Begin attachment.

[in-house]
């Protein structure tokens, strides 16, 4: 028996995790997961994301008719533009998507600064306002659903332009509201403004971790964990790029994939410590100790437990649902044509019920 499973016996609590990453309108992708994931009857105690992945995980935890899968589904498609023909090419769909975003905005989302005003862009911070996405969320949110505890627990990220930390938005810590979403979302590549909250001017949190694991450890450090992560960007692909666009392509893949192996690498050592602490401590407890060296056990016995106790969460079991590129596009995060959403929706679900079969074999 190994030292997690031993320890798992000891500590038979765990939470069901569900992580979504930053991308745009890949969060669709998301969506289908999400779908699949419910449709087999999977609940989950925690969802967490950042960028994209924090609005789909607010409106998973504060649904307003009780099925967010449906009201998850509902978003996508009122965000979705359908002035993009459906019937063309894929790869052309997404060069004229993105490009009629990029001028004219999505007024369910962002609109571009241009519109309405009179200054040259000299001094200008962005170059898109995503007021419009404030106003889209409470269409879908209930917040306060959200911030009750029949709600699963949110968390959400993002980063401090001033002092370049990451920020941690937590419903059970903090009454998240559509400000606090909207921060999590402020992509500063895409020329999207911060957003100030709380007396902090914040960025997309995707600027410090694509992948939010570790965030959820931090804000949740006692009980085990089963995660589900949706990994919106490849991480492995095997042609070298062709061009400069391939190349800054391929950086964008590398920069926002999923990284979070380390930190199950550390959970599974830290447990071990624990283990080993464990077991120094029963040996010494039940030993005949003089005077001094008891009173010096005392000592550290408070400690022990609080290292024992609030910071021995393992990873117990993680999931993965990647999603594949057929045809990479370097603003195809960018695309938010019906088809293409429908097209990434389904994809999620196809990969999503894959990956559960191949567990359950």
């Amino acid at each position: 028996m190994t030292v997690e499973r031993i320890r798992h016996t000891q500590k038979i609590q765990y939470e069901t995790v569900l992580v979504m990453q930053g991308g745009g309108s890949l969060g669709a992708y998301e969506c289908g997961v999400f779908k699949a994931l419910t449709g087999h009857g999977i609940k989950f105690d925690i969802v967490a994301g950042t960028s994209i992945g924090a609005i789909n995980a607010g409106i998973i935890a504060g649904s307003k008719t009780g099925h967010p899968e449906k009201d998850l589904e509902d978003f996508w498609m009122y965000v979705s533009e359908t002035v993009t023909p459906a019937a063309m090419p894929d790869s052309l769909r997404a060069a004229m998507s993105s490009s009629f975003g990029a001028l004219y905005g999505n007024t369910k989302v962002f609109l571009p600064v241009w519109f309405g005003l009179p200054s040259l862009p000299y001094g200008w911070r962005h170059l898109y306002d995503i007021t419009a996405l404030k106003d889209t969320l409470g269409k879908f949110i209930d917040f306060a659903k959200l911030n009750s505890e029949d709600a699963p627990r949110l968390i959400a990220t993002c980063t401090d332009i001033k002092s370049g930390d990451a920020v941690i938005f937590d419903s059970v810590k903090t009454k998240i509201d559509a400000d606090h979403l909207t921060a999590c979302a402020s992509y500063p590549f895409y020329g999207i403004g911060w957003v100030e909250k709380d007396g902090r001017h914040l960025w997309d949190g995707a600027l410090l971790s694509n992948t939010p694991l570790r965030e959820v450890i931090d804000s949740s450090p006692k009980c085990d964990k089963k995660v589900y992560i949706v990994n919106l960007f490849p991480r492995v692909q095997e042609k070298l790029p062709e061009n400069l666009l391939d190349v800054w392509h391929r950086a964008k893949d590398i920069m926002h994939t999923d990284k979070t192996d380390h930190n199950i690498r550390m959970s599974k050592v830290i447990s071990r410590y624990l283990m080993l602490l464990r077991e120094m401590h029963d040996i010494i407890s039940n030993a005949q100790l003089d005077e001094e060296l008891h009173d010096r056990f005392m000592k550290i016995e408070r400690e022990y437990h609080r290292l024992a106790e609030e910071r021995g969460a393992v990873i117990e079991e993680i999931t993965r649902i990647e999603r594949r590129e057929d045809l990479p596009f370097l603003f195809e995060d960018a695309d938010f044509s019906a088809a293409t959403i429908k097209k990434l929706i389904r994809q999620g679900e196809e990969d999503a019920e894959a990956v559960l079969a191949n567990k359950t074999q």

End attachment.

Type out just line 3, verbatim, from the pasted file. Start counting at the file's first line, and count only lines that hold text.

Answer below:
């Amino acid at each position: 028996m190994t030292v997690e499973r031993i320890r798992h016996t000891q500590k038979i609590q765990y939470e069901t995790v569900l992580v979504m990453q930053g991308g745009g309108s890949l969060g669709a992708y998301e969506c289908g997961v999400f779908k699949a994931l419910t449709g087999h009857g999977i609940k989950f105690d925690i969802v967490a994301g950042t960028s994209i992945g924090a609005i789909n995980a607010g409106i998973i935890a504060g649904s307003k008719t009780g099925h967010p899968e449906k009201d998850l589904e509902d978003f996508w498609m009122y965000v979705s533009e359908t002035v993009t023909p459906a019937a063309m090419p894929d790869s052309l769909r997404a060069a004229m998507s993105s490009s009629f975003g990029a001028l004219y905005g999505n007024t369910k989302v962002f609109l571009p600064v241009w519109f309405g005003l009179p200054s040259l862009p000299y001094g200008w911070r962005h170059l898109y306002d995503i007021t419009a996405l404030k106003d889209t969320l409470g269409k879908f949110i209930d917040f306060a659903k959200l911030n009750s505890e029949d709600a699963p627990r949110l968390i959400a990220t993002c980063t401090d332009i001033k002092s370049g930390d990451a920020v941690i938005f937590d419903s059970v810590k903090t009454k998240i509201d559509a400000d606090h979403l909207t921060a999590c979302a402020s992509y500063p590549f895409y020329g999207i403004g911060w957003v100030e909250k709380d007396g902090r001017h914040l960025w997309d949190g995707a600027l410090l971790s694509n992948t939010p694991l570790r965030e959820v450890i931090d804000s949740s450090p006692k009980c085990d964990k089963k995660v589900y992560i949706v990994n919106l960007f490849p991480r492995v692909q095997e042609k070298l790029p062709e061009n400069l666009l391939d190349v800054w392509h391929r950086a964008k893949d590398i920069m926002h994939t999923d990284k979070t192996d380390h930190n199950i690498r550390m959970s599974k050592v830290i447990s071990r410590y624990l283990m080993l602490l464990r077991e120094m401590h029963d040996i010494i407890s039940n030993a005949q100790l003089d005077e001094e060296l008891h009173d010096r056990f005392m000592k550290i016995e408070r400690e022990y437990h609080r290292l024992a106790e609030e910071r021995g969460a393992v990873i117990e079991e993680i999931t993965r649902i990647e999603r594949r590129e057929d045809l990479p596009f370097l603003f195809e995060d960018a695309d938010f044509s019906a088809a293409t959403i429908k097209k990434l929706i389904r994809q999620g679900e196809e990969d999503a019920e894959a990956v559960l079969a191949n567990k359950t074999q």